Mil Med 2020 01;185(Suppl 1):279-285
Department of Pharmacology and Cancer Biology, Duke University Medical Center, PO Box 3813, 308 Research Drive, Durham, NC 27710.
Introduction: Posttraumatic stress disorder (PTSD) can develop during the aftermath of traumatic events. Although many are impacted by several stressors, nearly 3.6% suffer from PTSD in the United States with higher incidence reported in military service personnel. Any injury to the blood-brain barrier can ignite an array of biological signaling molecules in the immune-privileged brain parenchyma, which can disrupt the synaptic neural network, resulting in altered behavior.
Materials And Methods: In this preliminary study, we compared 20 PTSD veterans with age-matched healthy veterans to identify plasma levels of brain-specific protein markers using enzyme-linked immunosorbent assay/immunofluorometric sandwich assay for neurotrophic factors and neuropoietic cytokines, and catalytic activity of matrix metalloproteinase (MMP) by zymography.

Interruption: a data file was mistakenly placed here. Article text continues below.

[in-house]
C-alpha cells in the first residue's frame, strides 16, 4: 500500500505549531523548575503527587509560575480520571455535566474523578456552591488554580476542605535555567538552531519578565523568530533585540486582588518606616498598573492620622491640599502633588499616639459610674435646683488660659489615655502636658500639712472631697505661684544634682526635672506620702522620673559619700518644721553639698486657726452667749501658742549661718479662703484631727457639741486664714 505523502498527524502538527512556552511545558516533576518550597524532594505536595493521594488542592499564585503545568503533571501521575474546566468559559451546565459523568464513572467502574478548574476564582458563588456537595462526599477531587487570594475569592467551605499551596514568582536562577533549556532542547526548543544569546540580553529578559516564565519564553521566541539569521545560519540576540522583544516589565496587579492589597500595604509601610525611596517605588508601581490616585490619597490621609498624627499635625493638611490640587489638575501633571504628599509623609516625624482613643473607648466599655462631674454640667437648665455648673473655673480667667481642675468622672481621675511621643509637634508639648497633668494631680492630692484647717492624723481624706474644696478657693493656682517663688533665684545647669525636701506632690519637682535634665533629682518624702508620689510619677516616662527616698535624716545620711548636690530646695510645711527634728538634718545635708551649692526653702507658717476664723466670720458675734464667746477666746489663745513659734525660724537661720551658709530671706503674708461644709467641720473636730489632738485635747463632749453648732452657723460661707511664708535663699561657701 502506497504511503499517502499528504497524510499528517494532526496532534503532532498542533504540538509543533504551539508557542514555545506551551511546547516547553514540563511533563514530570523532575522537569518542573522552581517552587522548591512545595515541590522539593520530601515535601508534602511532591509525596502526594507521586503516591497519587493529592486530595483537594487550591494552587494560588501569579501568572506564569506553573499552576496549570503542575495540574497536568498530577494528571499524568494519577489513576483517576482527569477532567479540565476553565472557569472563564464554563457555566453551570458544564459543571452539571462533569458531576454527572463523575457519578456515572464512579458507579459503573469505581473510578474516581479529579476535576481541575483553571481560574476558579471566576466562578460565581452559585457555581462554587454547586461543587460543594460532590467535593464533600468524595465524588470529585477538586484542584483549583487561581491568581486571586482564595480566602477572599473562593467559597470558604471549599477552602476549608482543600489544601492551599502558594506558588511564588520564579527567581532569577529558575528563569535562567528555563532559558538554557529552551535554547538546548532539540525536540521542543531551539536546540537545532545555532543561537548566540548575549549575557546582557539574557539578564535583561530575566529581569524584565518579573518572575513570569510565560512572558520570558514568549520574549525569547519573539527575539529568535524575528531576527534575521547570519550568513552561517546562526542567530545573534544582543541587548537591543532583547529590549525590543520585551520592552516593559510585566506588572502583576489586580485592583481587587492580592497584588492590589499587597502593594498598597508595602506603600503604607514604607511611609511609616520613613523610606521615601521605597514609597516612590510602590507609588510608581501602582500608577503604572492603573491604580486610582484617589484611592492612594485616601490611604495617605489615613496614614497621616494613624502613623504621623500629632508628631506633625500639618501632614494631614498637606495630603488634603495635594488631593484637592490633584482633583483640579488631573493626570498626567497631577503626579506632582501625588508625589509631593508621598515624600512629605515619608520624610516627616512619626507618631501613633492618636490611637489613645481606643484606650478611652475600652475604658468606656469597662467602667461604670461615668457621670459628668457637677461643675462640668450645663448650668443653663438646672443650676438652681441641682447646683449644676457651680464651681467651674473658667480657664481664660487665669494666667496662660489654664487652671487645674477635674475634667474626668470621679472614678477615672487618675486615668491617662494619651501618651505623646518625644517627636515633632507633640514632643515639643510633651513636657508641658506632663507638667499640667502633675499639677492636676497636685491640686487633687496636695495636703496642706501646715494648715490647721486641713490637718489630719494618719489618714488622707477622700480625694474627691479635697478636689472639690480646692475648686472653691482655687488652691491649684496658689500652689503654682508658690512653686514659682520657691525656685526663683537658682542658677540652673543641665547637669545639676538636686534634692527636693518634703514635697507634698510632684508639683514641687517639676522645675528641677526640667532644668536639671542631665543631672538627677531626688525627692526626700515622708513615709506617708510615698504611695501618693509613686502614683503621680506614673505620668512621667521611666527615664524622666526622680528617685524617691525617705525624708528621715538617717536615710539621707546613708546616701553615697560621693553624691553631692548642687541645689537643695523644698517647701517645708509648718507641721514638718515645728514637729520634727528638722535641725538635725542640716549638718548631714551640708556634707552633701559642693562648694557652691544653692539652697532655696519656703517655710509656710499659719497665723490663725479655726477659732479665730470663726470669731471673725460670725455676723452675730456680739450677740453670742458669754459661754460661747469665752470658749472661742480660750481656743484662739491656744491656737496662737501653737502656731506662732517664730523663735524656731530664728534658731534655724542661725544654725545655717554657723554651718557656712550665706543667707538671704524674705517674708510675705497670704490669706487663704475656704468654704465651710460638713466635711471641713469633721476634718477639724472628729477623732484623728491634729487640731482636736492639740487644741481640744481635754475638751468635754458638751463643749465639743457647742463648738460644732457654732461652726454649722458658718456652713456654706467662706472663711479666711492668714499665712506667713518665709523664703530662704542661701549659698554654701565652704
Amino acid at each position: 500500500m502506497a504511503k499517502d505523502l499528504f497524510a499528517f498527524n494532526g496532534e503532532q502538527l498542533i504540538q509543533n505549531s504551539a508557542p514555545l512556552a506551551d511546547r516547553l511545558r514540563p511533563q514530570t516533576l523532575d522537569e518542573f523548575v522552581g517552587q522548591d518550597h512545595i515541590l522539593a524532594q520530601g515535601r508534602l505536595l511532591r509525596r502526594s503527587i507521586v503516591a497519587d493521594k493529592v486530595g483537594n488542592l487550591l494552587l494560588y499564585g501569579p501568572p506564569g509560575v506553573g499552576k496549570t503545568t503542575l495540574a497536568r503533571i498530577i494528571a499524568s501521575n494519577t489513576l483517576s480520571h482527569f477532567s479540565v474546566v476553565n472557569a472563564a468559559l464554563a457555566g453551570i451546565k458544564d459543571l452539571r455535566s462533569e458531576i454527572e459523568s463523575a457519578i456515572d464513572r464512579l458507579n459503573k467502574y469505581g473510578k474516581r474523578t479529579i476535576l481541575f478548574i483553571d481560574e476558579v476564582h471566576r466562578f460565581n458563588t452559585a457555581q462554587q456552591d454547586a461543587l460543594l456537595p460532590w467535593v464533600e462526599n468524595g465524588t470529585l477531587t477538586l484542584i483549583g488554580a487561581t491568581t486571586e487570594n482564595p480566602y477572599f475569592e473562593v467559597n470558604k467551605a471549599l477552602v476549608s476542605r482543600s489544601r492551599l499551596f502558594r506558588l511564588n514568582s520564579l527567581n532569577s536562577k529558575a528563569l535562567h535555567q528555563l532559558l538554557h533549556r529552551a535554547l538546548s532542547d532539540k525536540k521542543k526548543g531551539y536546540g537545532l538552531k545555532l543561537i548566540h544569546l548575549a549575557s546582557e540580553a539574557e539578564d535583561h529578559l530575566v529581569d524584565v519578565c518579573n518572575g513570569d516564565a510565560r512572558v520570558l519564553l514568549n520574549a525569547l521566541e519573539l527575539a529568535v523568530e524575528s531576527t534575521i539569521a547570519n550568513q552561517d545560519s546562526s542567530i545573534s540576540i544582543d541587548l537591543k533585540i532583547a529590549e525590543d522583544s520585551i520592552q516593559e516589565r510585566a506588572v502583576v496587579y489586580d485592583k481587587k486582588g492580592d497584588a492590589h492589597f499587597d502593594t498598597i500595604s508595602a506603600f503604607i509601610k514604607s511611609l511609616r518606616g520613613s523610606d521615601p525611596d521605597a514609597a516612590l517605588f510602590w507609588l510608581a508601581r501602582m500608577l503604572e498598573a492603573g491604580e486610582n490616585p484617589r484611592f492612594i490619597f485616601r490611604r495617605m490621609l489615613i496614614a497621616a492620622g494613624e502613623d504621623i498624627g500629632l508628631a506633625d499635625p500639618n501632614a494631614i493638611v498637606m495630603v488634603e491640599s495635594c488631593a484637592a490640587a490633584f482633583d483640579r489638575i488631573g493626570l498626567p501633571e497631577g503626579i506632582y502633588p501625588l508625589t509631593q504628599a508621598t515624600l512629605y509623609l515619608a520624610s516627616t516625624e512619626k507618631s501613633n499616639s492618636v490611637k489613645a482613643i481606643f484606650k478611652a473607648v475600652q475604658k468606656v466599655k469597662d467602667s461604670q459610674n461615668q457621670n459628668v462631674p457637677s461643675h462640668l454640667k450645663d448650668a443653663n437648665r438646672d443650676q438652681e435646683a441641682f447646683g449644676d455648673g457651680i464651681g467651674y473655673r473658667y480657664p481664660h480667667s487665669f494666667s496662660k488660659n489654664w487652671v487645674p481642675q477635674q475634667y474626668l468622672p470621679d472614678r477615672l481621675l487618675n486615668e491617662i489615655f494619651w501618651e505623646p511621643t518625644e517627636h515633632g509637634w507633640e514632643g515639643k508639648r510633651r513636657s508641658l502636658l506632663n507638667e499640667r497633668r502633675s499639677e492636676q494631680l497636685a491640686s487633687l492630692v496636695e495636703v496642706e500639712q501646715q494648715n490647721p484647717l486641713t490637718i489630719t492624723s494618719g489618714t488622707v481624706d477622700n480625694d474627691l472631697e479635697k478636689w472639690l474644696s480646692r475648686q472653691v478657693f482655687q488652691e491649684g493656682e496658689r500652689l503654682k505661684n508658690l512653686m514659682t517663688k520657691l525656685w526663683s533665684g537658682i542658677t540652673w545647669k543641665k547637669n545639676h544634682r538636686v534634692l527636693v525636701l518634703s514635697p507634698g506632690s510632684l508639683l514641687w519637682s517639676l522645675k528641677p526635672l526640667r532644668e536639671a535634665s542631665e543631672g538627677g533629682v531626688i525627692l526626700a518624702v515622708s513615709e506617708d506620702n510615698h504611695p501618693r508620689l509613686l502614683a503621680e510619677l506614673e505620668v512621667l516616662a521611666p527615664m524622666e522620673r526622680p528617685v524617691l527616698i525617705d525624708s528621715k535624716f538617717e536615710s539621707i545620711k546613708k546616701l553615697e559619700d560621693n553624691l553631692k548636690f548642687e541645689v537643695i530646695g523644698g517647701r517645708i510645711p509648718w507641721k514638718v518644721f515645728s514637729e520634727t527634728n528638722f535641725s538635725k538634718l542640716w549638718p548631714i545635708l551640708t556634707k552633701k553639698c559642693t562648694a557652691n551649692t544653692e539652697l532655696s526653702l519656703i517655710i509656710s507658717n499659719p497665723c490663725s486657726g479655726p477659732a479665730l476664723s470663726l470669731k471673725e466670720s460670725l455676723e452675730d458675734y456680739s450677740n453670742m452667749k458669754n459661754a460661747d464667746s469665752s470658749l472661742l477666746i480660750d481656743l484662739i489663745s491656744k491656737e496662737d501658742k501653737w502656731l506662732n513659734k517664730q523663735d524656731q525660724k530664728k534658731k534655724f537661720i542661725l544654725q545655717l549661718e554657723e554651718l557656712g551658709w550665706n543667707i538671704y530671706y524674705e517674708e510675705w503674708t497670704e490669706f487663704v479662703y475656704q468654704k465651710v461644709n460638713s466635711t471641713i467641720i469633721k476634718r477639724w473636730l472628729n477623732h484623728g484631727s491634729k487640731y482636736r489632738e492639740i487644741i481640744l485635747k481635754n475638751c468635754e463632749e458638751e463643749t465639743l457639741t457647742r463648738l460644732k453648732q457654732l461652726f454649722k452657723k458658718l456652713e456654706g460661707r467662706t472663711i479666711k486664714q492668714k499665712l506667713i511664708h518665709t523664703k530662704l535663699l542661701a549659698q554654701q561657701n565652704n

Results: We observed an increased level of glial fibrillary acidic protein, tumor necrosis factor-alpha, interleukin 6, and MMP2 and MMP9 but decreased level of brain-derived neurotrophic factor, nerve growth factor-beta, and negligible difference in astroglial marker S100 calcium-binding protein B compared to controls.
Conclusion: Identification of neural biomarkers is essential to understand the subclinical symptoms for the diagnosis PTSD, which may not be visible by magnetic resonance imaging (MRI/fMRI) and may take years to clinically manifest.